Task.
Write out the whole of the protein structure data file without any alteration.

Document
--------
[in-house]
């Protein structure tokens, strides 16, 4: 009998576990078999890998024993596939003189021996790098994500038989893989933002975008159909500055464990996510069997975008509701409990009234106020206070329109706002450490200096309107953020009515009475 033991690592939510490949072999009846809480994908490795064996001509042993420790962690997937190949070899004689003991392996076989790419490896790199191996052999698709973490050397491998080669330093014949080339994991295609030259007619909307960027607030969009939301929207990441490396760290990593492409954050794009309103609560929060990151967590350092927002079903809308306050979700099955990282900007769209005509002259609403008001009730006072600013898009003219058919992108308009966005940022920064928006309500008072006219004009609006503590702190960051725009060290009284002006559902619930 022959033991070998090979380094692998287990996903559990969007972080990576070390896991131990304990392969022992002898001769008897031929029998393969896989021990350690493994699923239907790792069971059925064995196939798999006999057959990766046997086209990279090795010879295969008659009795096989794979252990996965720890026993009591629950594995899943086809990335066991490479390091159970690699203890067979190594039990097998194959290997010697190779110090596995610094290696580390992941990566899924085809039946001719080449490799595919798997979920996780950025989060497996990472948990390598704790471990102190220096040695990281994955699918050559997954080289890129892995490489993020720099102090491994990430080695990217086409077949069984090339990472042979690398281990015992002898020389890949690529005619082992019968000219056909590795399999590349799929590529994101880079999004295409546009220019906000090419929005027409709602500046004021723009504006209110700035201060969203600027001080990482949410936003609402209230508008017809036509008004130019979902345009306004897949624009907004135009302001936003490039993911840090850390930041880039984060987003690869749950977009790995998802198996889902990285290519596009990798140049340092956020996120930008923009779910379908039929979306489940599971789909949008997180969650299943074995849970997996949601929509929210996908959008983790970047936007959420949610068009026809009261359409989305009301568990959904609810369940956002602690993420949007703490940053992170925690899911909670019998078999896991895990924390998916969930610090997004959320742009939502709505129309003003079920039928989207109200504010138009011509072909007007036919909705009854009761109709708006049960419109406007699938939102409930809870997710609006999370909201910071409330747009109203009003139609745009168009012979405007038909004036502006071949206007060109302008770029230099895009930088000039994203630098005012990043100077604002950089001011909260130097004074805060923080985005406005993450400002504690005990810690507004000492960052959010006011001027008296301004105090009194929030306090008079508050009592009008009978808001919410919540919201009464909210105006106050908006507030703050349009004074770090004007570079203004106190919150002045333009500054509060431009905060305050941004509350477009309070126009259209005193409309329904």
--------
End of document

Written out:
[in-house]
């Protein structure tokens, strides 16, 4: 009998576990078999890998024993596939003189021996790098994500038989893989933002975008159909500055464990996510069997975008509701409990009234106020206070329109706002450490200096309107953020009515009475 033991690592939510490949072999009846809480994908490795064996001509042993420790962690997937190949070899004689003991392996076989790419490896790199191996052999698709973490050397491998080669330093014949080339994991295609030259007619909307960027607030969009939301929207990441490396760290990593492409954050794009309103609560929060990151967590350092927002079903809308306050979700099955990282900007769209005509002259609403008001009730006072600013898009003219058919992108308009966005940022920064928006309500008072006219004009609006503590702190960051725009060290009284002006559902619930 022959033991070998090979380094692998287990996903559990969007972080990576070390896991131990304990392969022992002898001769008897031929029998393969896989021990350690493994699923239907790792069971059925064995196939798999006999057959990766046997086209990279090795010879295969008659009795096989794979252990996965720890026993009591629950594995899943086809990335066991490479390091159970690699203890067979190594039990097998194959290997010697190779110090596995610094290696580390992941990566899924085809039946001719080449490799595919798997979920996780950025989060497996990472948990390598704790471990102190220096040695990281994955699918050559997954080289890129892995490489993020720099102090491994990430080695990217086409077949069984090339990472042979690398281990015992002898020389890949690529005619082992019968000219056909590795399999590349799929590529994101880079999004295409546009220019906000090419929005027409709602500046004021723009504006209110700035201060969203600027001080990482949410936003609402209230508008017809036509008004130019979902345009306004897949624009907004135009302001936003490039993911840090850390930041880039984060987003690869749950977009790995998802198996889902990285290519596009990798140049340092956020996120930008923009779910379908039929979306489940599971789909949008997180969650299943074995849970997996949601929509929210996908959008983790970047936007959420949610068009026809009261359409989305009301568990959904609810369940956002602690993420949007703490940053992170925690899911909670019998078999896991895990924390998916969930610090997004959320742009939502709505129309003003079920039928989207109200504010138009011509072909007007036919909705009854009761109709708006049960419109406007699938939102409930809870997710609006999370909201910071409330747009109203009003139609745009168009012979405007038909004036502006071949206007060109302008770029230099895009930088000039994203630098005012990043100077604002950089001011909260130097004074805060923080985005406005993450400002504690005990810690507004000492960052959010006011001027008296301004105090009194929030306090008079508050009592009008009978808001919410919540919201009464909210105006106050908006507030703050349009004074770090004007570079203004106190919150002045333009500054509060431009905060305050941004509350477009309070126009259209005193409309329904």